Kev: When you write, do you write off-the-cuff or do you use some kind of formula?
Rob: I write off the cuff, but there is a plan to my writing. I have an end goal where the characters need to get to, but to my consternation they often end up writing themselves, usually screwing things up along the way.
Kev: How do you deal with writers-block?
Rob: Funny enough, I watch movies or television. It relaxes me and I find that after a bit my mind just cuts in with something to write, and off I go back to the computer again.
Kev: Preference for writing: Day or Night?
Rob: Night seems to be the best time for me to write. I guess it’s the quiet. Having everyone asleep, and crappy shows on TV helps by having less distractions to my concentration. And for some reason, my work flows smoother and everything comes together when I write at night.
Kev: What is your process for editing your work?
Rob: I’ll begin by editing a chapter I haven’t read for a while and then re-edit it by reading it out loud to myself in a southern accent. The reason for this is because when you read out loud in a different voice you can trick your mind into thinking it’s being read to you by someone else and your mind (at least mine does) concentrates better to the listening aspect of it. This allows you to hear where something doesn’t sound right or you can hear the flow of the sentence go off kilter. After finishing with the paragraph where I’ve read something that sounded off, I’ll go back and change it, and then re-read that paragraph again with the changes made and continue on from there.
Kev: How do you come up with your book covers?
Rob: I designed the cover myself and will do so again with the next one. I have a vision of what should be there and draw little stick figures and explain what the scene is and what I want in it to the artist. He’ll draw a short sketch and send it to me, where I’ll add any changes that need be done and then send it back with my approval to flesh the picture out more.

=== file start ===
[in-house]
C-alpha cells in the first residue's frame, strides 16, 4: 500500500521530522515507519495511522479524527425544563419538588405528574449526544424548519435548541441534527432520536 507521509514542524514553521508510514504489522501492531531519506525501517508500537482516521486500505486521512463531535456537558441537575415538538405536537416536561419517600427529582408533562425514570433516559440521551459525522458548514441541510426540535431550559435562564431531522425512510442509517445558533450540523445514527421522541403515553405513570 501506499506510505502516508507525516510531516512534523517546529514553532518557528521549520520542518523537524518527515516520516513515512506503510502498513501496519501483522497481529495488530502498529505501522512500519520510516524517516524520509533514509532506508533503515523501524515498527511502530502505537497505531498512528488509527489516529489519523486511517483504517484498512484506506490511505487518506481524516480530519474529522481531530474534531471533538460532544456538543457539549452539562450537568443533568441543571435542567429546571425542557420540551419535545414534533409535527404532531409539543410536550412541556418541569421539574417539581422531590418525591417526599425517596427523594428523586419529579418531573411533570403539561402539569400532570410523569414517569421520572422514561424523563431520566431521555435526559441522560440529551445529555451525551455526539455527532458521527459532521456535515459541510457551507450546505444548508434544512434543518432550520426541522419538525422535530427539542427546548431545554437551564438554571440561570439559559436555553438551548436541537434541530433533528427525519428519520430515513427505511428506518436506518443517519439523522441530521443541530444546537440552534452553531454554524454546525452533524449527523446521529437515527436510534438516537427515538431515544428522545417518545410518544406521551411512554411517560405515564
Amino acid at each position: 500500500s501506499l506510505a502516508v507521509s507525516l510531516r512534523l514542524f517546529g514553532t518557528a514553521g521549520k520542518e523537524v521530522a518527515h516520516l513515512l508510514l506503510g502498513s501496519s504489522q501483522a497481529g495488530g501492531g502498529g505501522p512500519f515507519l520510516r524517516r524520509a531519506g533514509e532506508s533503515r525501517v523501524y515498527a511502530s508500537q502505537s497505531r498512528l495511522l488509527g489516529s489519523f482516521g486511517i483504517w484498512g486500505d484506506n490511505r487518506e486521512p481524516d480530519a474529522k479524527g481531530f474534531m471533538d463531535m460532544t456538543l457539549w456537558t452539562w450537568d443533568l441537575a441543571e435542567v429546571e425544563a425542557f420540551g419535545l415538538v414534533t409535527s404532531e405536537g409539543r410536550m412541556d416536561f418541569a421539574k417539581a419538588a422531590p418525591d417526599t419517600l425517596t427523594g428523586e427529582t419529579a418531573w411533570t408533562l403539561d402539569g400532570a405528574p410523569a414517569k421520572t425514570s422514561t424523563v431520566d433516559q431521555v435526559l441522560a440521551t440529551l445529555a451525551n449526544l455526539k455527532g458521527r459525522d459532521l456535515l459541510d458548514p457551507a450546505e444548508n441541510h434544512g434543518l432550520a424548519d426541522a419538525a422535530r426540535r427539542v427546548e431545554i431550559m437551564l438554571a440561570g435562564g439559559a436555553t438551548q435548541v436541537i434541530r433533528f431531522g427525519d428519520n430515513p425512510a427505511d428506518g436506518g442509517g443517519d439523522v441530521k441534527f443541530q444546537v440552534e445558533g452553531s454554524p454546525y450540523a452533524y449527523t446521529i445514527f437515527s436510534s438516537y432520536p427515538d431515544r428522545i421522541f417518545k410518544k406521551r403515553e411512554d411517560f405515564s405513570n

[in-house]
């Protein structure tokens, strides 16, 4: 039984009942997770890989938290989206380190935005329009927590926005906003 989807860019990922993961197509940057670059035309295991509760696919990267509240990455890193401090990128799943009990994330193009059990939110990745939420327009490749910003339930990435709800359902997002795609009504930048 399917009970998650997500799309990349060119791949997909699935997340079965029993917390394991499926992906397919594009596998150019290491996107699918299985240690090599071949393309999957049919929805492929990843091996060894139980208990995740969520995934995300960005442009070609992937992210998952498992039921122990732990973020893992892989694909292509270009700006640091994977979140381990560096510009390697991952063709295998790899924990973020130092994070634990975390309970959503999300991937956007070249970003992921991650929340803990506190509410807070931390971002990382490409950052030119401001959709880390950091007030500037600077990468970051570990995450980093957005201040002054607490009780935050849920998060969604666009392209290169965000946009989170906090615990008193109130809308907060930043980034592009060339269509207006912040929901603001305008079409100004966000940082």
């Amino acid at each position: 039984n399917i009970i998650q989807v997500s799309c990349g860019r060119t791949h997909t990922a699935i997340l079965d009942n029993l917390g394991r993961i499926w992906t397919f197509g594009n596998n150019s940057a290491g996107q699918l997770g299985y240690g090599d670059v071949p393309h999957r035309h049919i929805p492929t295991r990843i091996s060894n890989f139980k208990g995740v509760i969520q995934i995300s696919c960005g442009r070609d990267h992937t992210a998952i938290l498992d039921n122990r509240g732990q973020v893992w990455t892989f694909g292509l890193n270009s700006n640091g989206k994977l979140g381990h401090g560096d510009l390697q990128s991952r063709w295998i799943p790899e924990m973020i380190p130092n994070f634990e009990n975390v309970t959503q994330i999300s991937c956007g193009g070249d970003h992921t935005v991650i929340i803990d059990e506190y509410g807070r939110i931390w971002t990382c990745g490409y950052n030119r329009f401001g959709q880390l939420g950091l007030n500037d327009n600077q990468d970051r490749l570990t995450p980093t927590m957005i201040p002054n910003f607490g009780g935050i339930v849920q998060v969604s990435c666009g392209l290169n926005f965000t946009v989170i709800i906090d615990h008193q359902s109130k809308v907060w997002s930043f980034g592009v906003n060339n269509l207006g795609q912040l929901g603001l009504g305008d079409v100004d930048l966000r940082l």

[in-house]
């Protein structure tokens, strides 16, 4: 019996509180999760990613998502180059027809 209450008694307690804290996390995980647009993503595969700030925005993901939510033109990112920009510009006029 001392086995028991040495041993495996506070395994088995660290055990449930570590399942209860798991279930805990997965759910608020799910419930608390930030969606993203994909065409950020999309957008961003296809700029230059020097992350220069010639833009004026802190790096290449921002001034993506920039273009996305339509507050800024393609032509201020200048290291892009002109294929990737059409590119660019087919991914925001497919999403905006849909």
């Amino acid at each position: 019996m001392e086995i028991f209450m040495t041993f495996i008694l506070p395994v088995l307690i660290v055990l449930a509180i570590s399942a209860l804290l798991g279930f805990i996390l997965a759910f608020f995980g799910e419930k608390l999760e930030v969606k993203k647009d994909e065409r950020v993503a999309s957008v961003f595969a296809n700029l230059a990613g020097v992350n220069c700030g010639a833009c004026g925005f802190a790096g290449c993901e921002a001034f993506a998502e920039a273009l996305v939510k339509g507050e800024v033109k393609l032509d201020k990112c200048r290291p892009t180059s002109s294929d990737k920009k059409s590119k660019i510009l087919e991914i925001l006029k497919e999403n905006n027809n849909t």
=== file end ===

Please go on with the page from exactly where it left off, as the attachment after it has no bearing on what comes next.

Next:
Kev: Do you think the book cover is important?
Rob: A book’s cover ranks number two as the most important area of a book. You need something eye-catching that draws the potential reader/buyer of your book in-something that sets it apart from the thousands of other novel prospects out there. If you’re wondering about number one…it’s getting your book professionally edited.
Kev: Which publishing platform do you prefer and why?
Rob: I prefer hardcover printing as opposed to digital or softcopy. I may be old-school, but I like to hold a solid book in my hands-feel its pages and enjoy the smell of fresh paper while I read.
Yeah…that doesn’t sound crazy, does it? (Kev: stares at Rob’s sticky bloody finger he’s been writing with… Err, no Rob, not at all… gulp!)
… moving on:
Kev: Do you face any daunting obstacles during the publishing process?
Rob: The hardest part about the publishing process is the small adjustments that you have to keep on top of while transferring your novel to the printers. There seems to be endless annoying quirks that have to be ironed out formatting wise that eat up large chunks of your time. It takes so much of your time away from writing, and your nerves get upset with each delay.
Kev: What methods do you use to promote your work?
Rob: Well, I like the guilt approach. I’ll find someone and then show them the book. If they don’t want to buy it, I’ll go on and on about how long it took me to write the thing and that it took “x” amount of time away from my family, and how my child will lack a proper education unless I sell all these books…